There have been several times in my career when I’ve had to turn my phone off to stop it from overheating from Twitter notifications—all spewing vitriol about something I’ve written, ranging from telling me I’m an embarrassment to journalism to saying I should die, and almost always peppered with derogatory slurs against women. I keep a separate “hate mail” folder for emails where I file things away neatly (just in case someone doesn’t believe I actually get them, or if they contain actual threats), but the direct messages and mentions on Twitter keep coming in a spray.
A new study by Amnesty International found that women—specifically, female politicians and journalists—were abused every 30 seconds on Twitter in 2017. If that sounds like a lot, rest assured that it also feels like a lot.
The study is purportedly the largest ever examining the way women are harassed online. Amnesty and the artificial intelligence software company Element AI recruited 6,500 volunteers from 150 countries to sort through 288,000 tweets sent to 778 women politicians and journalists in the UK and USA, all within 2017. The journalists were working at a diverse array of publications, including the Daily Mail, the New York Times, the Guardian, the Sun, GalDem, Pink News, and Breitbart.
They found that more than 1 million "abusive or problematic tweets" were sent to the women in the study over that year—about one tweet every 30 seconds.
Amnesty and Element AI looked at two types of tweets: “abusive,” defined as violating Twitter’s own rules and promoting violence against or threats toward people based on their race, gender, and other factors; and “problematic,” which they defined as “hurtful or hostile content, especially if repeated to an individual on multiple or occasions, but do not necessarily meet the threshold of abuse.”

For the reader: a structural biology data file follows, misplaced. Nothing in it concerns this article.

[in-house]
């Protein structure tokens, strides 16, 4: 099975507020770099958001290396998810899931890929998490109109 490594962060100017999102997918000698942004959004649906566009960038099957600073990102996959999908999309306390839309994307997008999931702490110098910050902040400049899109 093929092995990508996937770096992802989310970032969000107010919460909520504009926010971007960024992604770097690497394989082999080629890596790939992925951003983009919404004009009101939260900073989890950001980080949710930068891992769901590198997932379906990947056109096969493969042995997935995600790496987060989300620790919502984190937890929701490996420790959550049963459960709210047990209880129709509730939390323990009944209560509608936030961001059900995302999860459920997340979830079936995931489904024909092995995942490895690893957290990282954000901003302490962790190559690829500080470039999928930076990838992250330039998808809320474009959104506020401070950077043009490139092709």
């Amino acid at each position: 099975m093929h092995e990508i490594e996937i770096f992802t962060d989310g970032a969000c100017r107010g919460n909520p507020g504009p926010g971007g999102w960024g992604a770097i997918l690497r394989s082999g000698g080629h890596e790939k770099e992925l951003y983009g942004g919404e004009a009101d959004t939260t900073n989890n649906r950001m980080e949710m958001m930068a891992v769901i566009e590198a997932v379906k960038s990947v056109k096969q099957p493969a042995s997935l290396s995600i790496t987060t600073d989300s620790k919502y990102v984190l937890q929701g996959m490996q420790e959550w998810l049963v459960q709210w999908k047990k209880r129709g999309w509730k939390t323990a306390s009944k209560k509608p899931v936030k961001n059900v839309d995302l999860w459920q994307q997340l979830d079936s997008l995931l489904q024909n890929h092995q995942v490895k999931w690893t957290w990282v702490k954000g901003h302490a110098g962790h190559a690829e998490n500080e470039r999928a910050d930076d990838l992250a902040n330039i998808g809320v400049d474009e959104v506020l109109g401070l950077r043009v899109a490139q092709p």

They also found that black women were 84 percent more likely than white women to be mentioned in abusive or problematic tweets. And the abuse was bipartisan: Liberals, conservatives, and women at left- and right-leaning media organizations all faced similar harassment.
Amnesty International has previously said that Twitter has refused its requests for reporting on harassment on its platform. “As a company, Twitter is failing in its responsibility to respect women’s rights online by inadequately investigating and responding to reports of violence and abuse in a transparent manner,” the organization wrote in March in its “Toxic Twitter” study, which included a broad overview of how people use and are abused on the platform, as well as commentary from high-profile users.
In September, in a hearing before the House Energy and Commerce Committee on alleged censorship of conservatives, Colorado Congresswoman Diana DeGette cited Amnesty International’s “Toxic Twitter” study and pressed Dorsey on whether his company has demographic-based data on abuse.
“We do have data on all violations that we have seen across the platform and the context of those violations,” Dorsey replied. “And we do intend, and this will be an initiative this year, to create a transparency report that will make that data more public so that all can learn from it and we can be held public accountable.”
Last week, Twitter and Dorsey appear to have followed through on this promise, and published the platform’s biannual Transparency Report—this time including detailed statistics on reporting and enforcement of Twitter’s rules. More than 6 million unique accounts were reported for possible rule violations from January to June 2018, according to the report, with 5,461 of those accounts reported by known government entities.
My own experience with harassment online is not unique, and it is very far from the worst malice women receive online. Women talk about how badly themselves and other women are treated online all the time; few of us would be surprised at these findings.
Many, if not a majority, of reporters covering toxic online culture are women, and are being paid less than their male counterparts. The fact that we’re still here, reporting on this shit, is a testament to the tenacity of female journalists. But we shouldn’t have to deal with this to do our jobs.
At least now we have some numbers to prove it.